The DFFE Regulations, which came into effect on the 5th of November 2021, extend a producer’s responsibility for its products to the end of its life cycle by collecting and recycling a stipulated percentage of the packaging it produces. This can be achieved through either establishing and implementing an EPR Scheme; joining one; or appointing a PRO to establish and implement one.
What do the Regulations state?
The Extended Producer Responsibility Regulations and the Notice published in terms of Section 18 of the National Environmental Management: Waste Act, 2008 state:
Producers of identified products are required to join an existing EPR Scheme, establish and implement their own EPR Scheme, or join a PRO which has established and implemented an EPR Scheme.
Producers can accordingly establish and implement their own EPR Scheme. It is not mandatory for a producer to join a PRO.
An EPR Scheme must describe operationally how a producer will meet the requirements set forth in the Regulations and the applicable notice.
The requirements can be split into two categories being operational measured requirements and social and ethical requirements.
The operational and measured requirements include the collection and recycling targets, the recovery of identified products for beneficial use and the treatment of identified products.
The social and ethical requirements include integrating informal waste-reclaimers, implementing transformation within the service providers a producer has contracted with and prioritising the promotion of small businesses and entrepreneurs with a special focus on women, youth and persons living with disabilities.
To whom do the Reproplast regulations apply?
The Regulations apply to “producers” of “identified products”.
The Regulations define a producer as:
“any person or category of persons, including a brand owner, who is engaged in the commercial manufacture, conversion, refurbishment (where applicable) or import of new and/or used identified products by the Minister by Notice in the Government Gazette in terms of section 18(1) of the Act, and a producer includes, where relevant, the same as defined in the specific section 18 Notices for each of the identified products as gazetted by the Minister in terms of section 18(1) and (2) of the Act”.
The specific section 18 Notice defines a producer as:
“producer means the entity, person or category of persons identified by the Regulations as being responsible for extended producer responsibility in terms of Section 18. Producers who place in excess of 10 tonnes of identified products onto the market on an annual basis, responsible for extended producer responsibility under the regulations shall be identified subject to the following criteria:
a) In the case where branded goods, either are identified products or are sold accompanied by or within identified products and the registered owner of the brand operates an enterprise, domiciled in South Africa, that makes and/or sells such goods, the producer shall be the paper, packaging and single use product manufacturer, converter and/or the brand owner.
b) In the case where branded goods, either are identified products or are sold accompanied by or within identified products and the registered owner of the brand does not operate or have a controlling interest in an enterprise domiciled in South Africa, that makes and/or sells such goods, the producer shall be either –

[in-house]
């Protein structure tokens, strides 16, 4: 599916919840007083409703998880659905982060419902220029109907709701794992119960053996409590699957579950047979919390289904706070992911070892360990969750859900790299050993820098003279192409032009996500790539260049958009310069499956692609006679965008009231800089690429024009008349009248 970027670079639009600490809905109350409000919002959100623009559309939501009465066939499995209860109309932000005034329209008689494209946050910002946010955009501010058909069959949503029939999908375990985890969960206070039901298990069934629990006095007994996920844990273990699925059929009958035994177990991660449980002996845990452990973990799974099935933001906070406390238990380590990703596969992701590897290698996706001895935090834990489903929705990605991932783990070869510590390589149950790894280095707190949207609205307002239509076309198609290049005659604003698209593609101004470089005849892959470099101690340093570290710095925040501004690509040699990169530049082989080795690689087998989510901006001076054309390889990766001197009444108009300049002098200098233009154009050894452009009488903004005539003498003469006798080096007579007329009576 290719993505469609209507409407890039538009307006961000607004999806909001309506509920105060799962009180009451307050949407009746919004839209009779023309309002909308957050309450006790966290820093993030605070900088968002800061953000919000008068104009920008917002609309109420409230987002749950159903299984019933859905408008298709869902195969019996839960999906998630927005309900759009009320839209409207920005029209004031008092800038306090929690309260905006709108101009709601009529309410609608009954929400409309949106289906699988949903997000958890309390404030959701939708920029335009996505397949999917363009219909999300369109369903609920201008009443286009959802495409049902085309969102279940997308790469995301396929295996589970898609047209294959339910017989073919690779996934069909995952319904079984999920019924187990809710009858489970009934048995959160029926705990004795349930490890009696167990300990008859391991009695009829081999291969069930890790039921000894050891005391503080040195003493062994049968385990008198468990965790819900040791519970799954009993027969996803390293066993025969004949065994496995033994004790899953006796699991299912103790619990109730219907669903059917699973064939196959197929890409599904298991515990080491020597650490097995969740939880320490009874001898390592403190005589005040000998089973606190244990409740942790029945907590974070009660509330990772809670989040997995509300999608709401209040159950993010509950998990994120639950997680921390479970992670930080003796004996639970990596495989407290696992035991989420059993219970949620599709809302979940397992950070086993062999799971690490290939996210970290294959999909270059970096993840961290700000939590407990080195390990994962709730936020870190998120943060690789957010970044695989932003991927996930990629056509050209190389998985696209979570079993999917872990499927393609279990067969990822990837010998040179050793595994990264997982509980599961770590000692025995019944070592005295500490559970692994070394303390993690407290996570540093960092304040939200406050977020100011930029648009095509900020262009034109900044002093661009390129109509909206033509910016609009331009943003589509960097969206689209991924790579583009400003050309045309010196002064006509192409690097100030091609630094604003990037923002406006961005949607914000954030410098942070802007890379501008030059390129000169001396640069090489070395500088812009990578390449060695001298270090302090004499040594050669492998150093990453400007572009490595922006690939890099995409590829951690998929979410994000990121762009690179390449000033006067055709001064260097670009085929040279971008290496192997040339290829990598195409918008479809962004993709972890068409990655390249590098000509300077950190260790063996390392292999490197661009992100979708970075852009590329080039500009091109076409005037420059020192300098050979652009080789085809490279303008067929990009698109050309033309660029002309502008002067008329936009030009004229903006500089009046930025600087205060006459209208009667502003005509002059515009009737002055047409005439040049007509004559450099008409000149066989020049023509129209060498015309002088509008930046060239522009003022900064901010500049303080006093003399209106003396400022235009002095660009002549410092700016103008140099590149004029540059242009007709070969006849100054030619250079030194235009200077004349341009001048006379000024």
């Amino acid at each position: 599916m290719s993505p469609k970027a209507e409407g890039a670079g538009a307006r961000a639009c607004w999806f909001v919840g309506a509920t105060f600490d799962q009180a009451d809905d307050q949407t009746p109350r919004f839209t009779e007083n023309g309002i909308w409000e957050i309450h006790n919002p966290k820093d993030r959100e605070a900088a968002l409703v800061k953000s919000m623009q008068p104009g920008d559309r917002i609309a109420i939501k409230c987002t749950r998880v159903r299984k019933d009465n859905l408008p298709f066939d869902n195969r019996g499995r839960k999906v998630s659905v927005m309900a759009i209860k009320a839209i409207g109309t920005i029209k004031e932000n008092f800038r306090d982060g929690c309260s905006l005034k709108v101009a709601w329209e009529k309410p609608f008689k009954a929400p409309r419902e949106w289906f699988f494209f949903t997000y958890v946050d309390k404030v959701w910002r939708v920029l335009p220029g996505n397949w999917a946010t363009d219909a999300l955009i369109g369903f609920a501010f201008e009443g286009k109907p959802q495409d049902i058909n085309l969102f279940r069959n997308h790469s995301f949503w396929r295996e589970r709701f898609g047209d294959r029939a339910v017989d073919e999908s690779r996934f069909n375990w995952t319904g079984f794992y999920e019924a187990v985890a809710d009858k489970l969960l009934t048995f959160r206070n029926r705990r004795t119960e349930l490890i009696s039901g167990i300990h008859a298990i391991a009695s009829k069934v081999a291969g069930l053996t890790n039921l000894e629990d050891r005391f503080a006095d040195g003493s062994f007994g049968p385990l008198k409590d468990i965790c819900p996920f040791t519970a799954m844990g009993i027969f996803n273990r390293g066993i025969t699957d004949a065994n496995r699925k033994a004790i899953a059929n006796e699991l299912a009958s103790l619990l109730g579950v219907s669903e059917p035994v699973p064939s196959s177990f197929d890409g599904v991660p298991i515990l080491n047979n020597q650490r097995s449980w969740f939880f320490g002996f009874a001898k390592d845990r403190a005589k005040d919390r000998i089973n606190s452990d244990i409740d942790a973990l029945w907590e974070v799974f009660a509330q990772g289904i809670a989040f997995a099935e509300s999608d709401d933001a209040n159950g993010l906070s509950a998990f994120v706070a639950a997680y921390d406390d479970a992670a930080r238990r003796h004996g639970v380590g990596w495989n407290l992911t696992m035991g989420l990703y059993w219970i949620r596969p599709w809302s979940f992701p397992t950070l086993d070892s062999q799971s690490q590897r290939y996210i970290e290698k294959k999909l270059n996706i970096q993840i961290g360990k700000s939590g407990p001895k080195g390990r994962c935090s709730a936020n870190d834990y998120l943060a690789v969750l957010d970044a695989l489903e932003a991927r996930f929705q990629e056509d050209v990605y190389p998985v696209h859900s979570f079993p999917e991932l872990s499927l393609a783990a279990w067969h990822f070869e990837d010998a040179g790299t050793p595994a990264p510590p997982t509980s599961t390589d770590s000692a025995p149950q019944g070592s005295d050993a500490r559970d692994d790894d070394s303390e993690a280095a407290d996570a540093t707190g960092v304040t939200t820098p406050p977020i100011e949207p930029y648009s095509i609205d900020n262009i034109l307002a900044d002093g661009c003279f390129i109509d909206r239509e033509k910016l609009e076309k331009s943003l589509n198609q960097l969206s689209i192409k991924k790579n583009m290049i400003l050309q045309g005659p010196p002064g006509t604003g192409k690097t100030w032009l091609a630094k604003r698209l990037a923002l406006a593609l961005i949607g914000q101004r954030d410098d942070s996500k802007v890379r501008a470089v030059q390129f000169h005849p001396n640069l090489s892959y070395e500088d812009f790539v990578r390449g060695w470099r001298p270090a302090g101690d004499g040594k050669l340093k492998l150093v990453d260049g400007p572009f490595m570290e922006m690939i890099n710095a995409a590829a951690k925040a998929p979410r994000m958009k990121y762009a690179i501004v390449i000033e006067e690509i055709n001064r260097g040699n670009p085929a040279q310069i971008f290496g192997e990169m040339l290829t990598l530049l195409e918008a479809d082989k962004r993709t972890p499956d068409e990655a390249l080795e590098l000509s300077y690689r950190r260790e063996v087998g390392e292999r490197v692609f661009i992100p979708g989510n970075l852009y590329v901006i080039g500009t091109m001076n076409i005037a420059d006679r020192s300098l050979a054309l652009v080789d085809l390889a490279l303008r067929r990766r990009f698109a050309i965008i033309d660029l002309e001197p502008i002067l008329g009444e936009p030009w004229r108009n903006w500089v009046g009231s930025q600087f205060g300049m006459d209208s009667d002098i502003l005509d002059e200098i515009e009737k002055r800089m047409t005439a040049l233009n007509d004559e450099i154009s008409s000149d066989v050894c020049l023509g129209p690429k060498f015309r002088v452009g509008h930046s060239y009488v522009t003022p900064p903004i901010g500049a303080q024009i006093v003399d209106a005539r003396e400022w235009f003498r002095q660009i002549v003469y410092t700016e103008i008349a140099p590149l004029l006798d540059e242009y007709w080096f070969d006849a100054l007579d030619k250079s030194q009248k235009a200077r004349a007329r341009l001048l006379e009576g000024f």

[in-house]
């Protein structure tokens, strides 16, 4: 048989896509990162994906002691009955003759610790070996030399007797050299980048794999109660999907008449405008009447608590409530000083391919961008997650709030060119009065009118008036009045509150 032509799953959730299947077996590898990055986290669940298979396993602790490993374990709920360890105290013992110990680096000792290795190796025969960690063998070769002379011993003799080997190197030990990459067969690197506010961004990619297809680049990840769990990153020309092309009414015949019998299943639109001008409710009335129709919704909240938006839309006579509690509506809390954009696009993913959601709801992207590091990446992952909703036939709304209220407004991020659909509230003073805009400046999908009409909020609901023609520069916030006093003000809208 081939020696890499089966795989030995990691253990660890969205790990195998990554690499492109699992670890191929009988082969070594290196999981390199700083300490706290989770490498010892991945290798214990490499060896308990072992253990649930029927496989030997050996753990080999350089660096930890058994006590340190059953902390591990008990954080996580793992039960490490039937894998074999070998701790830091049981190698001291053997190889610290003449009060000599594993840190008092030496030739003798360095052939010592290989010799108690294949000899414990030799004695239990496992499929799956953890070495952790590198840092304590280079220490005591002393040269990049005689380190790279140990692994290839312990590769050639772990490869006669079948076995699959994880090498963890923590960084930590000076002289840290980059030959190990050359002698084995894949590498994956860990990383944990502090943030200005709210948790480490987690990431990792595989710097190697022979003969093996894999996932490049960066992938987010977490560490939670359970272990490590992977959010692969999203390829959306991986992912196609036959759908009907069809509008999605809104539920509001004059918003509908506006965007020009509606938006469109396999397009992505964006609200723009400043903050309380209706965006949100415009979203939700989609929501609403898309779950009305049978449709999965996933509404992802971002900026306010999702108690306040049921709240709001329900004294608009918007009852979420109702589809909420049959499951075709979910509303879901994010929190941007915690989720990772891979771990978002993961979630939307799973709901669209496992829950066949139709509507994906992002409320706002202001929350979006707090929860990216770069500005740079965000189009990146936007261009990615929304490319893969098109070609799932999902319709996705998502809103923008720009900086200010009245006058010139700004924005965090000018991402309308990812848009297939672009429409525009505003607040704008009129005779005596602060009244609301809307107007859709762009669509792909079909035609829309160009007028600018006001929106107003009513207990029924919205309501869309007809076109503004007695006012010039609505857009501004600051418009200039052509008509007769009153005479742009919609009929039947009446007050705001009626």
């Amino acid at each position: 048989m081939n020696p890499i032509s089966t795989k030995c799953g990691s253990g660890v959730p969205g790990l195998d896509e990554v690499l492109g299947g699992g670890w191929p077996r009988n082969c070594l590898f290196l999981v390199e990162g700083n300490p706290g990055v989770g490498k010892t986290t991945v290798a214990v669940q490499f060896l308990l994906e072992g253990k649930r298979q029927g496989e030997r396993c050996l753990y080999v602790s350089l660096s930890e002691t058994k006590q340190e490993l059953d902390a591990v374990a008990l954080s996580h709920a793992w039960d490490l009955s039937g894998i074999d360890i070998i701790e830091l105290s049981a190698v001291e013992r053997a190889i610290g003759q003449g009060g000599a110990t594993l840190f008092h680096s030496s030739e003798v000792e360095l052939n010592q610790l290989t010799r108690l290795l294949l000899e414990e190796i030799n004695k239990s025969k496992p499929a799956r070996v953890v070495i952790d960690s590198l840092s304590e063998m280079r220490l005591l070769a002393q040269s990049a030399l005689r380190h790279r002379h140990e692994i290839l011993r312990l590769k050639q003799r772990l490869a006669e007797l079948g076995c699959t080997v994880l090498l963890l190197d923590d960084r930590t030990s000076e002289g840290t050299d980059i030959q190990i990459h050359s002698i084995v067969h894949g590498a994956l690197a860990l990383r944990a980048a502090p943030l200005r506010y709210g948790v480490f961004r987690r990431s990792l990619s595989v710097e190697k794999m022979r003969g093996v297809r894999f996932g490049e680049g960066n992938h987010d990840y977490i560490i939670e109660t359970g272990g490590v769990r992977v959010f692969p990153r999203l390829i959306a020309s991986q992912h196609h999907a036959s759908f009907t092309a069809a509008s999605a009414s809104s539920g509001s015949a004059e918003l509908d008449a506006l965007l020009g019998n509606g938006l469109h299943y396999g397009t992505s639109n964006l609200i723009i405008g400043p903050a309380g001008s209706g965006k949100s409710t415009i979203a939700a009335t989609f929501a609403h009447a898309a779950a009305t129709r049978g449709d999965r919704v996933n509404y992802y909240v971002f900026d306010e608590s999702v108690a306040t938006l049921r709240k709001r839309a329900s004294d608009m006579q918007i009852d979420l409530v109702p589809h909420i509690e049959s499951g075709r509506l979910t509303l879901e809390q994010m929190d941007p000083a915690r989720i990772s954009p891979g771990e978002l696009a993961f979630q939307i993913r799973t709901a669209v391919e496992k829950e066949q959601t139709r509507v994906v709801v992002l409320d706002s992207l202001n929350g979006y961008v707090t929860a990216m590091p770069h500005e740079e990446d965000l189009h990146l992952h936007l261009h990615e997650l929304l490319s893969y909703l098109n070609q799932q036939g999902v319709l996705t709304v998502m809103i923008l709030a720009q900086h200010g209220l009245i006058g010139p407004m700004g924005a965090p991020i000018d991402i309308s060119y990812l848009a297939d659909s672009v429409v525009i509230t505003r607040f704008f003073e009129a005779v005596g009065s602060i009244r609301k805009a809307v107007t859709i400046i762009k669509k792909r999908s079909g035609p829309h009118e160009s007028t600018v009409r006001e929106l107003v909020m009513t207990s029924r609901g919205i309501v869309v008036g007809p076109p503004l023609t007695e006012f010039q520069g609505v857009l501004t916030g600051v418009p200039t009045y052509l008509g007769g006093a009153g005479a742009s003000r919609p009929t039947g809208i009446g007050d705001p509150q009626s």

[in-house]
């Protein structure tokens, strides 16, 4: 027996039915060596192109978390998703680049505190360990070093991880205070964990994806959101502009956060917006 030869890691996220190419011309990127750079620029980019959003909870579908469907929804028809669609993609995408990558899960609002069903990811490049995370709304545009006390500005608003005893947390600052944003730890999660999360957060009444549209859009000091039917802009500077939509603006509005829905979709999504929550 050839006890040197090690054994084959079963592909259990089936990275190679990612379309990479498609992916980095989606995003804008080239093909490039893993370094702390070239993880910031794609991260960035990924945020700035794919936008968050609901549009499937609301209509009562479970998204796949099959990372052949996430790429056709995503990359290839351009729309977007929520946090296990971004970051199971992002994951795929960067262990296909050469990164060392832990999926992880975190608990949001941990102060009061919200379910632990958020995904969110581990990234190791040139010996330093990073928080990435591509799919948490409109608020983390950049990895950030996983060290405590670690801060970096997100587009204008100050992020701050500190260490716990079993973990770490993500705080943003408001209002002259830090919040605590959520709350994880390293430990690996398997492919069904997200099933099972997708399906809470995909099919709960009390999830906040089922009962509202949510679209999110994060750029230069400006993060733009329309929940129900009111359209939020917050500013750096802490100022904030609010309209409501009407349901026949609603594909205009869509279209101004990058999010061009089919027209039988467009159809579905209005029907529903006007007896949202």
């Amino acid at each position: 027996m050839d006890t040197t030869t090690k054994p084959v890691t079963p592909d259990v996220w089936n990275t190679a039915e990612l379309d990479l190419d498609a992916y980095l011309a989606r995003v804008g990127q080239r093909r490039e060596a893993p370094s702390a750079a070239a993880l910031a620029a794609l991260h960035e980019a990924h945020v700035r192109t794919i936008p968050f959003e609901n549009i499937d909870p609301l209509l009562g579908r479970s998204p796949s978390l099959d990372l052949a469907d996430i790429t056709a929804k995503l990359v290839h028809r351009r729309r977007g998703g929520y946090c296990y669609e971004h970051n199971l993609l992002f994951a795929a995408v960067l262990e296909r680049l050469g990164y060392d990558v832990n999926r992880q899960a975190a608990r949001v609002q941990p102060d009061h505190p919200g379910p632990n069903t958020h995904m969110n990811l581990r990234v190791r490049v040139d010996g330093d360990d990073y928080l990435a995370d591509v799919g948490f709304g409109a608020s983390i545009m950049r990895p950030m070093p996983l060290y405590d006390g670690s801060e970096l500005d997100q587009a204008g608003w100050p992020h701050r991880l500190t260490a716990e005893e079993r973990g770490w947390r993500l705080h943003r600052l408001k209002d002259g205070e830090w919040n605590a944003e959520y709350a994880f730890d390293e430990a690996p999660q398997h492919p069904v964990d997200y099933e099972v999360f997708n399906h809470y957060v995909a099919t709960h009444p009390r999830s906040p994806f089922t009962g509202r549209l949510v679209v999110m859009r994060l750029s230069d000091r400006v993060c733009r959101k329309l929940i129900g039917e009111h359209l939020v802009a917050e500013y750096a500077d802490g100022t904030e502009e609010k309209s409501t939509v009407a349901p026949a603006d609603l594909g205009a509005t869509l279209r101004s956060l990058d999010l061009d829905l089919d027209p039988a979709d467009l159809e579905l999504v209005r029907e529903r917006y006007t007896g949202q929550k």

I. the licensed agent of the branded goods; or
II. where no official agency agreement may be in place, the importer of the branded goods as depicted on the Bill of Lading.
c) In the case of all other identified products not covered by subparagraphs (I) and (ii) the producer shall be the retailer.”
Identified products – what are they?
The Minister has, in terms of Section 18, issued Notices which identify certain “identified products” in respect of which Extended Producer Responsibility measures must be implemented.
In the Notice applicable to paper and packaging products, the Minister has identified type 2, 4 and 5 polyolefin (rigid) packaging products as an “identified product”.
Accordingly, producers of type 2, 4 and 5 polyolefin (rigid) packaging products will be required to comply with the Regulations, and belong to an appropriate EPR Scheme which deals with these packaging products.
As leading producers of rigid polyolefin-based packaging for leading consumer brands in South Africa, our producers are responsible, compliant and ready for the challenge. In compliance with DFFE Regulations, we have formalised the Reproplast Collective EPR Scheme, which has been operational since 5 November 2021. The Founding Members believe this structure best achieves the purpose of the Regulations by facilitating compliance for our producers and their customers, and also paves the way for maximum environmental, social, and economic impact in the most efficient way.
The Scheme producers have been integrally involved in the development of the Regulations, and aim to:
work closely with the Regulator to achieve and exceed Government ideals;
identify and partner with Scheme participants which also seek to achieve these Government ideals; and
continue to observe, study and adopt international EPR best practice.
To find out more about the Regulations and what the Reproplast Collective EPR Scheme is doing to meet these requirements, visit our website.
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